By Carrie R. Wheadon,
Common Sense Media Reviewer
Common Sense Media Reviewers
Queen of Hearts origin story is fanciful, not too dark.
A Lot or a Little?
What you will—and won't—find in this book.
Enters the world of Alice's Adventures in Wonderland by Lewis Carroll and imagines the early life of the story's villain, the Queen of Hearts. Readers can compare the classic to this reimagining. An author's note describes how Marissa Meyer used the Hatter's riddle from the original -- "Why is a raven like a writing-desk?" -- as inspiration for a major scene in the book introducing the character Jest. She also explains why sometimes she strayed from "societal rules and norms" of Victorian England, the time period in which the original was written. Readers can look up this time period and think about what this means. What choices were really available to women at the time, and how did they act around potential suitors?
Revenge is the most powerful force here, the need for it all-consuming, making this a strong cautionary tale. You must weigh the expectations of your family with your own desires. Villains aren't born evil; circumstances help make them that way. Knowing this can help you understand and have compassion for a villain.
Positive Role Models
We're seeing the birth of the Queen of Hearts, so this character goes from hopeful, driven, and dreamy to vengeful and cruel. Since readers already know the vengeful and cruel part, seeing the Queen of Hearts before her transformation is what will stick with them.
Violence & Scariness
Taking the title literally, a character does lose a heart -- and willingly. And of course two heads are chopped off with the threat of another. A large Jabberwocky beast carries off three minor characters, is blinded in one eye by a raven, and is stabbed with a sword. An ankle is broken and magically healed. Talk of an old hatter going mad and killing himself. Talk of a constant bloody war in the land of Chess.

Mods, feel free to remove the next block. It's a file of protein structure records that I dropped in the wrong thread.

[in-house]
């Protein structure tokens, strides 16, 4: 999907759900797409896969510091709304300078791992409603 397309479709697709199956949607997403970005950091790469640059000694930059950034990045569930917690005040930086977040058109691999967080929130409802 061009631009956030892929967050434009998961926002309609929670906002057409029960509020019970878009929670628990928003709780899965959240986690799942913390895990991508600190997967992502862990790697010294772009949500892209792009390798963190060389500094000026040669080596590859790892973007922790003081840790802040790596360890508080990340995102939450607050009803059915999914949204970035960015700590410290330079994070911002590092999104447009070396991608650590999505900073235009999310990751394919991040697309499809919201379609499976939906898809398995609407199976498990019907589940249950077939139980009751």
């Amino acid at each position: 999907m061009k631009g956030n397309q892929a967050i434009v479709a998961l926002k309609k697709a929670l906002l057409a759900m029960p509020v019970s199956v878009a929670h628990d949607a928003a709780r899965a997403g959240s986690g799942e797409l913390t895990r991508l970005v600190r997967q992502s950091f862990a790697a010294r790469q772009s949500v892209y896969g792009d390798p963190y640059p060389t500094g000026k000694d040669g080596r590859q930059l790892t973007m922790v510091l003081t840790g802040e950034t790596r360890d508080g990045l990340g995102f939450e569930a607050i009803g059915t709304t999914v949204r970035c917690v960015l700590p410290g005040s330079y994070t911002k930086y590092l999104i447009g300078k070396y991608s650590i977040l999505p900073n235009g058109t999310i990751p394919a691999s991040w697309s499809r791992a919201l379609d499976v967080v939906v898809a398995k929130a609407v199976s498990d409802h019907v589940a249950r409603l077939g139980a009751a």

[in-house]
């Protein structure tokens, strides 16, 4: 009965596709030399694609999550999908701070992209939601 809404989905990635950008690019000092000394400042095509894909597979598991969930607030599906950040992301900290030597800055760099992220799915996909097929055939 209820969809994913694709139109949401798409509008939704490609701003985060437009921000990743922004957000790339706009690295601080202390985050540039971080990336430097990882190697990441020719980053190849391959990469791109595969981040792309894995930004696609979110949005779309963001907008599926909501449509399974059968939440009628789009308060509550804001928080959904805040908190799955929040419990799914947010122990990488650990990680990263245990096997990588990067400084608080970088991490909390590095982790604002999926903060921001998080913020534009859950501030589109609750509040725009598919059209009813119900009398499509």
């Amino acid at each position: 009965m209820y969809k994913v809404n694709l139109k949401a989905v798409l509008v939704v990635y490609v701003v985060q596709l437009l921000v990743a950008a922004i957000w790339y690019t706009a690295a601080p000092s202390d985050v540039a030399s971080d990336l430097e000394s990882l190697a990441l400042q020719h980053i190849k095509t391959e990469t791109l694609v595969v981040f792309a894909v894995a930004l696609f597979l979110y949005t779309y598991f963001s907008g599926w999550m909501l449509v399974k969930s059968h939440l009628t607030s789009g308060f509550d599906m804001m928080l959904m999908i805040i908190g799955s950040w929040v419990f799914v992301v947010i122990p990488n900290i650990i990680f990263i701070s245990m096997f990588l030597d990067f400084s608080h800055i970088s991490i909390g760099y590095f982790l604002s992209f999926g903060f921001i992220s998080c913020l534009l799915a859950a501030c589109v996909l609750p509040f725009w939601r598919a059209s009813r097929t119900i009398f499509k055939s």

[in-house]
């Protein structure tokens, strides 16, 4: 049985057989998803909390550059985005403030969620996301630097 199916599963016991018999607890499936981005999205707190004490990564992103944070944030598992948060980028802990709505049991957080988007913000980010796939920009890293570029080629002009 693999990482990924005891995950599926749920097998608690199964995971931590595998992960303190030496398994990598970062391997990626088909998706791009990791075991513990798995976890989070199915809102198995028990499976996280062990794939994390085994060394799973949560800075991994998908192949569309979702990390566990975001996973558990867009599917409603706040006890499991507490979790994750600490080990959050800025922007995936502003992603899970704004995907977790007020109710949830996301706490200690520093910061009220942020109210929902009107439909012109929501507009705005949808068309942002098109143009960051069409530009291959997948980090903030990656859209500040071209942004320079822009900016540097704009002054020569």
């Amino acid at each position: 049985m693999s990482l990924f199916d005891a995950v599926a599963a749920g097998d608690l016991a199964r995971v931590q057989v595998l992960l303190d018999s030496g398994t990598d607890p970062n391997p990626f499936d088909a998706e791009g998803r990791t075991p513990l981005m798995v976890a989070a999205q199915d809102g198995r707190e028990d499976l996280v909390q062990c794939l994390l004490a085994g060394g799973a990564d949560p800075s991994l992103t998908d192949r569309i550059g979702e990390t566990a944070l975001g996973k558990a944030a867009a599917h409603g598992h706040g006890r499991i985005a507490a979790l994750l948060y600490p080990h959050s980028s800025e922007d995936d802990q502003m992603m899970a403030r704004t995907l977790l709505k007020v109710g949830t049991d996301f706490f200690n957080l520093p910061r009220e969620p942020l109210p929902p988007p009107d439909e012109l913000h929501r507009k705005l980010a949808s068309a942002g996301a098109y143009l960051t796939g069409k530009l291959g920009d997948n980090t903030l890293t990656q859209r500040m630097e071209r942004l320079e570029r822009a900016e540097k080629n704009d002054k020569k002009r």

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Sex, Romance & Nudity
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Drinking, Drugs & Smoking
Cordials and mulled wine at a party and wine with dinner with older teen character possibly drinking, but it's not said. Mr. Caterpillar smokes a large hookah.
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Parents Need to Know
Parents need to know that Heartless is by Marissa Meyer, author of the best-selling Lunar Chronicles series. This stand-alone novel examines the possible origin story of the villainous Queen of Hearts from Lewis Carroll's Alice's Adventures in Wonderland. So don't expect a great role model here, but do expect to get a little empathy for a character who starts out hopeful and sweet and ends up consumed by revenge. If you know the classic tale (and it really helps to understand all the references, so you might want to brush up), you know that some heads will roll. Also, a heart is plucked out willingly and a Jabberwocky beast terrorizes the kingdom of Hearts, carrying off and probably eating a few minor characters. Wine and cordials show up at parties with barely a mention and of course our eccentric friend Mr. Caterpillar puffs away on his hookah.